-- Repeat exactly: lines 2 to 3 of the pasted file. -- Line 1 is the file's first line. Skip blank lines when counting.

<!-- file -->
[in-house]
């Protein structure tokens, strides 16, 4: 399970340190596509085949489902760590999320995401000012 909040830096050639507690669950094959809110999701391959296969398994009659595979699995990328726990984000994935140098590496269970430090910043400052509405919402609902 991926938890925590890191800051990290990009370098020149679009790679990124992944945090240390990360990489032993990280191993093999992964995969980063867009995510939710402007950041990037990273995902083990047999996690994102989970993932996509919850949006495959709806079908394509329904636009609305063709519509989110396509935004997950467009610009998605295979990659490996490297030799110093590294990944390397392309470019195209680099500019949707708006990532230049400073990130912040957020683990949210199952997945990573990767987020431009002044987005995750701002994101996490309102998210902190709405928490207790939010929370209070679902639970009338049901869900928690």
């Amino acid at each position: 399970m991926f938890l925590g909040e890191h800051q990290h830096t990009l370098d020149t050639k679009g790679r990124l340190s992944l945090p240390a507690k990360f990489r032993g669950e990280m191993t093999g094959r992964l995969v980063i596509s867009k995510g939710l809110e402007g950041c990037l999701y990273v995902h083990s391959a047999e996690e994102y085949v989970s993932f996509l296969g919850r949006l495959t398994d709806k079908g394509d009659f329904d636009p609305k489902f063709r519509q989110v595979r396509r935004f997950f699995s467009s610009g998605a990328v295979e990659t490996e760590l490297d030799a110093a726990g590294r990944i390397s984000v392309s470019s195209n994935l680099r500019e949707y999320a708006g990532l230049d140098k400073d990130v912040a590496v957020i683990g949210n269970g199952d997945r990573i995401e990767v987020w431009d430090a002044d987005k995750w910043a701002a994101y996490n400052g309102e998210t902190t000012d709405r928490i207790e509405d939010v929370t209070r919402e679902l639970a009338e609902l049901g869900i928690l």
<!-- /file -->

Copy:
């Protein structure tokens, strides 16, 4: 399970340190596509085949489902760590999320995401000012 909040830096050639507690669950094959809110999701391959296969398994009659595979699995990328726990984000994935140098590496269970430090910043400052509405919402609902 991926938890925590890191800051990290990009370098020149679009790679990124992944945090240390990360990489032993990280191993093999992964995969980063867009995510939710402007950041990037990273995902083990047999996690994102989970993932996509919850949006495959709806079908394509329904636009609305063709519509989110396509935004997950467009610009998605295979990659490996490297030799110093590294990944390397392309470019195209680099500019949707708006990532230049400073990130912040957020683990949210199952997945990573990767987020431009002044987005995750701002994101996490309102998210902190709405928490207790939010929370209070679902639970009338049901869900928690």
């Amino acid at each position: 399970m991926f938890l925590g909040e890191h800051q990290h830096t990009l370098d020149t050639k679009g790679r990124l340190s992944l945090p240390a507690k990360f990489r032993g669950e990280m191993t093999g094959r992964l995969v980063i596509s867009k995510g939710l809110e402007g950041c990037l999701y990273v995902h083990s391959a047999e996690e994102y085949v989970s993932f996509l296969g919850r949006l495959t398994d709806k079908g394509d009659f329904d636009p609305k489902f063709r519509q989110v595979r396509r935004f997950f699995s467009s610009g998605a990328v295979e990659t490996e760590l490297d030799a110093a726990g590294r990944i390397s984000v392309s470019s195209n994935l680099r500019e949707y999320a708006g990532l230049d140098k400073d990130v912040a590496v957020i683990g949210n269970g199952d997945r990573i995401e990767v987020w431009d430090a002044d987005k995750w910043a701002a994101y996490n400052g309102e998210t902190t000012d709405r928490i207790e509405d939010v929370t209070r919402e679902l639970a009338e609902l049901g869900i928690l």